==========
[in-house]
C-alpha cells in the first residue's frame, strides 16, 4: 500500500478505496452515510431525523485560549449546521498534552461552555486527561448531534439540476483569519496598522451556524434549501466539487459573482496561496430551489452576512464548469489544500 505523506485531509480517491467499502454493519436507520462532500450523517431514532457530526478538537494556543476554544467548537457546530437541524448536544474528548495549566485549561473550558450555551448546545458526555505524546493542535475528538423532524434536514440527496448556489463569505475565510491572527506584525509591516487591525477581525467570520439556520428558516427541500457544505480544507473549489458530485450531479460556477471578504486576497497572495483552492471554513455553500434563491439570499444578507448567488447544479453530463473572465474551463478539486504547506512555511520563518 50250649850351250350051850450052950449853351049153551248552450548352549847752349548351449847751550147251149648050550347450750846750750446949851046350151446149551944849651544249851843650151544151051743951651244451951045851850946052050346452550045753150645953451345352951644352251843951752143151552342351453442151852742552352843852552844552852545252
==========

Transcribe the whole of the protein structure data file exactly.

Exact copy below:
[in-house]
C-alpha cells in the first residue's frame, strides 16, 4: 500500500478505496452515510431525523485560549449546521498534552461552555486527561448531534439540476483569519496598522451556524434549501466539487459573482496561496430551489452576512464548469489544500 505523506485531509480517491467499502454493519436507520462532500450523517431514532457530526478538537494556543476554544467548537457546530437541524448536544474528548495549566485549561473550558450555551448546545458526555505524546493542535475528538423532524434536514440527496448556489463569505475565510491572527506584525509591516487591525477581525467570520439556520428558516427541500457544505480544507473549489458530485450531479460556477471578504486576497497572495483552492471554513455553500434563491439570499444578507448567488447544479453530463473572465474551463478539486504547506512555511520563518 50250649850351250350051850450052950449853351049153551248552450548352549847752349548351449847751550147251149648050550347450750846750750446949851046350151446149551944849651544249851843650151544151051743951651244451951045851850946052050346452550045753150645953451345352951644352251843951752143151552342351453442151852742552352843852552844552852545252